Monetary Policy: If Not Cut Now, When?

Good monetary policy is about nimbleness, not adherence to a strict choreography of rituals, write Abheek Barua and Tushar Arora.

RBI governor Shaktikanta Das interacts with the media in New Delhi, on Jan. 7, 2019. (Photograph: PTI)
RBI governor Shaktikanta Das interacts with the media in New Delhi, on Jan. 7, 2019. (Photograph: PTI)

The fundamental question the Monetary Policy Committee faces as it delivers the policy resolution on Feb. 7 is the following: “if not a rate cut now, then when?” A rule-based model like inflation-targeting introduces a de facto element of data dependence. In our specific case, it means that that the central bank cuts rates when the inflation data is at the lower end of the range and hikes at the upper-end. Granted, inflation targeting is invariably associated with a bias towards rate hikes and a reluctance to cut, but then there is a degree to which a monetary policy authority can retain this asymmetry. The Reserve Bank of India should be seen to follow the rule that it has set for itself. Otherwise, the very credibility of the model stands to suffer.

Inflation hawks will invariably turn to the business of a ‘forward-looking’ policy. Nonetheless, any extrapolation, however conservative, based on past data is likely to yield a subdued path for inflation, well into this year, and would justify easing. Arguments such as the RBI needing to change its stance first and then cut rates are somewhat misplaced.

Good monetary policy is about nimbleness, not adherence to a strict choreography of rituals.

There is, of course, the issue of sticky and high core inflation. Even as the headline inflation has been lower than the RBI’s target of 4.0 percent for five straight months, core inflation, which excludes volatile items like food and fuel, has remained stubbornly high at 5.5 percent.

Should then the high core inflation number influence the RBI’s actions? The answer to that should be obvious. We have consciously chosen headline CPI as our target, not core inflation. This is unlike other central banks, like the U.S. Federal Reserve that categorically targets the core personal consumption expenditure deflator. For the RBI, it would be difficult to justify a decision that ignores the target and focuses instead on a component of it.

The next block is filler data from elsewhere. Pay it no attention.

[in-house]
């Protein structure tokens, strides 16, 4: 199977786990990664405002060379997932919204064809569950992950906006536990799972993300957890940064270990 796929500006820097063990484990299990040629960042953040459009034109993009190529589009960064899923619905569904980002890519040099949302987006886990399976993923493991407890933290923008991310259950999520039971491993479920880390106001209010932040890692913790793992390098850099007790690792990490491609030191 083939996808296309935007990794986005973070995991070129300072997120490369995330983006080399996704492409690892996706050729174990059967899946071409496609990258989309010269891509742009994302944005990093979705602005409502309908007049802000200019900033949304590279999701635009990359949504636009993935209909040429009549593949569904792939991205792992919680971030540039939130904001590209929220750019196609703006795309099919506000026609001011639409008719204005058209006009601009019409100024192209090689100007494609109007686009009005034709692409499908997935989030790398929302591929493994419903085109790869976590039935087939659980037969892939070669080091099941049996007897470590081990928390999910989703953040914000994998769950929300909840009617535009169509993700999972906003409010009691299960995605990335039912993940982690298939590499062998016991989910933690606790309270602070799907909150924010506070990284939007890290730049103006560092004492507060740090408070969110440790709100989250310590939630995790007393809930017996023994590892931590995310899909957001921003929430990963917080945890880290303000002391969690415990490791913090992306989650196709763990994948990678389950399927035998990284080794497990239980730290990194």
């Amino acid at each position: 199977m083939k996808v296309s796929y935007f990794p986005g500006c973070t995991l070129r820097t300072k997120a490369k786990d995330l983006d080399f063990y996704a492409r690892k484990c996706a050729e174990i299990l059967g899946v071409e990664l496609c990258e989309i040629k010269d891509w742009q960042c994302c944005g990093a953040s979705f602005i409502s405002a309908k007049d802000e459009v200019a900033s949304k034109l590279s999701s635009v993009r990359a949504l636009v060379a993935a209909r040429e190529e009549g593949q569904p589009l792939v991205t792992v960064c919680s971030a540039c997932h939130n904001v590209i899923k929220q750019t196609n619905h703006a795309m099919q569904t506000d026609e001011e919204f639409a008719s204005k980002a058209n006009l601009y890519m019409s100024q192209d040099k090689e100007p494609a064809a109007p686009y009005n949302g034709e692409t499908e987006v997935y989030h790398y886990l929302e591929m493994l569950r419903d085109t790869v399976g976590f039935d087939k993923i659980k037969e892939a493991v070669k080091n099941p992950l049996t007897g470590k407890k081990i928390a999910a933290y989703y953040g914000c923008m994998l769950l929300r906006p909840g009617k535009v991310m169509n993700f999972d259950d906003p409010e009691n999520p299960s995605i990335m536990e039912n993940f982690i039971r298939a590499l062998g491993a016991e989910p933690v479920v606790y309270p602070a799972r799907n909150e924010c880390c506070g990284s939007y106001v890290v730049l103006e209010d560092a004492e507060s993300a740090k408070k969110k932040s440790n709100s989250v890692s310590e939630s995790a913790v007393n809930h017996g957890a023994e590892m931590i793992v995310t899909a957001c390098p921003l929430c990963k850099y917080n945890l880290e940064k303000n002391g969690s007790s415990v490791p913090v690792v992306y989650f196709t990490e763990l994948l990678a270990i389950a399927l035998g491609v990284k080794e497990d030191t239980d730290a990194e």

The Consequences Of Being Late

Moreover, the longer this period of low headline inflation persists, the greater is the risk of second-round effects, as people start to build this low inflation into their expectations. This could have wider implications for the economy in the form of considerably low wage growth and weak pricing power.

In extreme cases, a collapse in inflation expectations could even erode the incentive to produce.

Thus to set the expectations right, it is best that the central bank avoids complicating the communication and proactively responds to headline inflation signals.

This is not to say that there are no risks to the upside. State governments with their vote-catching loan waivers and hefty expenditures by the centre on agriculture—including the minimum income scheme for the farmers—might reverse the fiscal trajectory. But the mitigants are just as important to highlight – oil prices are likely to remain soft because of tepid global growth, capacity utiliSation might have increased for some sectors but pricing power at a broader level seems tame, and finally emerging market inflation over the past two years have been on a downward path and converging towards developed market inflation.

The ‘output gap’, that the RBI fears is compressing, remains an enigma.

However, one must not forget that the standard approach for calculating the potential output as a simple extrapolation based on past trends has its own flaws, especially when there is adequate evidence of surplus labour and falling wages in the labour-intensive sectors like farming.

In this context, it might also be worth looking beyond the traditional measures—which are solely based on potential output—and instead focus on the finance-neutral output gap. This approach evaluates the sustainability of economic growth based on financial sector developments, captured by movements in bank credit, real interest rates and trends in the stock market.

Just like a negative output gap acts as a guiding principle to ease monetary policy, existence of a negative finance-neutral output gap suggests that there is room to be accommodative for the central bank.

At present, given that there is some slack in the financial sector due to the lingering NPAs, dismal credit disbursal to the industrial sector, and subdued trends in the stock market, the finance-neutral output gap measure is still negative, making the case for a cut that much more compelling.

Abheek Barua is Chief Economist, and Tushar Arora is Senior Economist, at HDFC Bank. Views are personal.

The views expressed here are those of the authors and do not necessarily represent the views of BloombergQuint or its editorial team.